Despite this, he enjoyed a bit of a romp in the woods earlier today on our usual walk with Alfie. He nosed around the pond and the abandoned beaver lodge, and then chased off after a noise that sounded like a bark in the back of the woods, which I managed to call him back from moments before I saw a large deer dash away in the distance. I was feeling torn between wanting him to have as many fun, free runs as possible in what time he has left, and the fear that if he was already limping and possibly having nerve entrapment from the lump, he’d do some damage by racing off, and I didn’t want there to be even more urgent issues or pain for us all to deal with.
He is passed-out on the floor beside my desk now, as he is on many afternoons. He looks perfectly fine, just some telltale grey whiskers on his muzzle showing signs of his approximately 11 or 12 years. There was no history on him when we adopted him from the shelter 7 and a half years ago, so we don’t know his exact age, although it was estimated to be 3 or 4 at the time. Our local shelter had received him from an overcrowded rescue in the city.
I love watching him. He’s my first ever dog. I doubt I could love him any more than I would had I received him as a child or had he been a puppy. I was always an avowed “cat person.” I used to think dogs were kind of stinky and drooly. That was before I moved to the countryside and started gardening and raising chickens. But I had not met many dogs I really connected with. That is, until I took my soul coaching® training in 2008 with Denise Linn at her home in California. There I fell in love with her dog Pepper, a black and tan mixed breed who was a sweet and gentle soul.
As soon as I came home from that course I started scanning the web listings at our local shelter looking for his doppelganger, until one day I saw a dog named “Bongo” smiling at me (at ME!) from the page. He wasn’t black and tan, he was tri-colour, but about the same size as Pepper, a short haired lab-shepherd mix (so they said…they missed the undoubted beagle hound part). And so Bongo became became our Angus.
I’m sure there’s nothing extraordinary about our relationship. Sometimes it seems like less of a bond than some folks have with their dogs, as he pretty much refuses to lick me although he’ll kiss visitors and Edward. I write it off as some weird mother-dog relationship thing, kind of like an embarrassed teenage boy, “Aw MOM!”. But some days when he’s overwhelmed with excitement to see me come in the door after being gone for the day, he might inadvertently let his nose brush across my face, almost simulating a kiss. I take what I can get.
Our daily walks have kept me fitter than I would be otherwise, mentally and physically, as I tended to suffer a little from the winter blahs, and he forced me outside in all kinds of weather when I was not a “winter person.” Neither snow nor sleet could keep us from our appointed rounds. Although summer’s aggressive deer flies could. But I have enjoyed many beautiful starry skies at night year-round that I would have missed had a dog not needed to pee before bed. We always scan the skies for the few constellations we know, Orion, Cassiopeia and the Big Dipper. And sniff the air for a wandering deer.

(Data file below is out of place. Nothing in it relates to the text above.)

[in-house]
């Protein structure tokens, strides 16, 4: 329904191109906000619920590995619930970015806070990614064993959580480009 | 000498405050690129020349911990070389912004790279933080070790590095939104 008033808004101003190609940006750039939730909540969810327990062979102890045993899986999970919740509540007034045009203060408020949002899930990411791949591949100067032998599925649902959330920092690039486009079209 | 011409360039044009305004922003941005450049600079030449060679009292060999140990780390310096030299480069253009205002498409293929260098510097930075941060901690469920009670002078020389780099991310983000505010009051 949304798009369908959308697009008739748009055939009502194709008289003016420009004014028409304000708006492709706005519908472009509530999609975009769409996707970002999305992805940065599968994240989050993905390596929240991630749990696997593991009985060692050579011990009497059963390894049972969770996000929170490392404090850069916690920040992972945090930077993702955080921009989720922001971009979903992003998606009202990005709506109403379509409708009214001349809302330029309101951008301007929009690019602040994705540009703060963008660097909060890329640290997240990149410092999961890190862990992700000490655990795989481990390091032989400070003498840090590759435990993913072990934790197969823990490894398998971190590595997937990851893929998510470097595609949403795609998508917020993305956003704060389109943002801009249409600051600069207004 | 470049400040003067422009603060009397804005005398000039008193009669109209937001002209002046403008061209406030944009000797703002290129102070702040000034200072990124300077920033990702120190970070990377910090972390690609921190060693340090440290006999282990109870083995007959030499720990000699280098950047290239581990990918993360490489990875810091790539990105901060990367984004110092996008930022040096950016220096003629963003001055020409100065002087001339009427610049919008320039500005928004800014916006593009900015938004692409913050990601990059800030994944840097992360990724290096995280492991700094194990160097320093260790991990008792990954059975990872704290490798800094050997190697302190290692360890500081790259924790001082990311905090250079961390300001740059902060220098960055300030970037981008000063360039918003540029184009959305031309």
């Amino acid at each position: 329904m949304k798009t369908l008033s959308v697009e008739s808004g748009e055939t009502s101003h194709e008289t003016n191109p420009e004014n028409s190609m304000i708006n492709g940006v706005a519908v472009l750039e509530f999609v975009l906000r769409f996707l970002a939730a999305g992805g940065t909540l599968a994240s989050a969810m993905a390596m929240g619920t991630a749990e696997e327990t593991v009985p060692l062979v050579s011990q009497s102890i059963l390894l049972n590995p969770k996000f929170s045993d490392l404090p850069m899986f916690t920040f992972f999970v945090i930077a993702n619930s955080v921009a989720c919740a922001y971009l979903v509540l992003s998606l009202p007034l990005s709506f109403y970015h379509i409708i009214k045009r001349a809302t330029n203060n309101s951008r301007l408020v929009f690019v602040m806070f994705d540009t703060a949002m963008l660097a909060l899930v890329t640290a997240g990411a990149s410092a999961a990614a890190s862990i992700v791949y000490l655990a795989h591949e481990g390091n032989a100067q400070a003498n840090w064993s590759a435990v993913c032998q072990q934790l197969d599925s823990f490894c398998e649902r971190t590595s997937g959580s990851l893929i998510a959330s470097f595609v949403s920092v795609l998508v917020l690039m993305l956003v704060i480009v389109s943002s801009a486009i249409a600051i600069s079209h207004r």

The joy I feel watching him trot ahead of me on our walks in the woods with his plumy tail held high, waving back and forth fills me with real joy. His deep brown, soulful eyes with their black eyeliner and eyebrows and his floppy triangle ears melt my heart. I marvel at his big, smooth toes that can safely take him over acres of woods and beaver dams and blackberry brambles at high speeds without an injury. And his big black nose, likely inherited from some beagle, has impressed with it’s ability to find hibernating voles under deep snow as well as detect the opening of a cheese wrapper two rooms away while sound asleep.
And as he lies here beside me, those eyes and nose twitching and toes jerking in his sleep, I wonder if he’s happily chasing those hares in his dreams and if he’s ever finally caught one in them.
Well, it’s about time to leave for the vet consultation. I suspect with the speed of this growth we will not be doing further surgery. I just hope we have a little more time before any of his organs or functioning get compromised or painful. I love this dog.
P.S. After discussion with the vet, looks like the plan is to just love and enjoy Angus as long as we can, as long as he is functioning and can be kept pain-free. We have no idea how long that will be. And for a dog there really only is the Now. But I guess that’s really the truth for all of us isn’t it? We may think we have a future, but the only thing we can be sure of is in this moment. And in this moment too I am loving this dog.